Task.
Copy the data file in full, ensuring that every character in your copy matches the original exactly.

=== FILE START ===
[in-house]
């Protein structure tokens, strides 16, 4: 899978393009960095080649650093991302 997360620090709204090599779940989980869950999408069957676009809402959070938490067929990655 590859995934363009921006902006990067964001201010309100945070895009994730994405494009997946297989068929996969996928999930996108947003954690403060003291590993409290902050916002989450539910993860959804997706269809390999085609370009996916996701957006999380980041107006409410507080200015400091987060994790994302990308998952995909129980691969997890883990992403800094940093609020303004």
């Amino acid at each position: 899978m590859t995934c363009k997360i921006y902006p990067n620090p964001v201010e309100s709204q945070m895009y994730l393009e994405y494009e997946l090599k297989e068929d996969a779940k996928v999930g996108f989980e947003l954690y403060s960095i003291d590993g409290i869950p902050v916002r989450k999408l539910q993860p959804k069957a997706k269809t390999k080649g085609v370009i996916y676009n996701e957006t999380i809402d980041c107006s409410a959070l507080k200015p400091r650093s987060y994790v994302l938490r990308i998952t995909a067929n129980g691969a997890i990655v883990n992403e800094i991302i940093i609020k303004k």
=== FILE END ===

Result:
[in-house]
């Protein structure tokens, strides 16, 4: 899978393009960095080649650093991302 997360620090709204090599779940989980869950999408069957676009809402959070938490067929990655 590859995934363009921006902006990067964001201010309100945070895009994730994405494009997946297989068929996969996928999930996108947003954690403060003291590993409290902050916002989450539910993860959804997706269809390999085609370009996916996701957006999380980041107006409410507080200015400091987060994790994302990308998952995909129980691969997890883990992403800094940093609020303004």
């Amino acid at each position: 899978m590859t995934c363009k997360i921006y902006p990067n620090p964001v201010e309100s709204q945070m895009y994730l393009e994405y494009e997946l090599k297989e068929d996969a779940k996928v999930g996108f989980e947003l954690y403060s960095i003291d590993g409290i869950p902050v916002r989450k999408l539910q993860p959804k069957a997706k269809t390999k080649g085609v370009i996916y676009n996701e957006t999380i809402d980041c107006s409410a959070l507080k200015p400091r650093s987060y994790v994302l938490r990308i998952t995909a067929n129980g691969a997890i990655v883990n992403e800094i991302i940093i609020k303004k």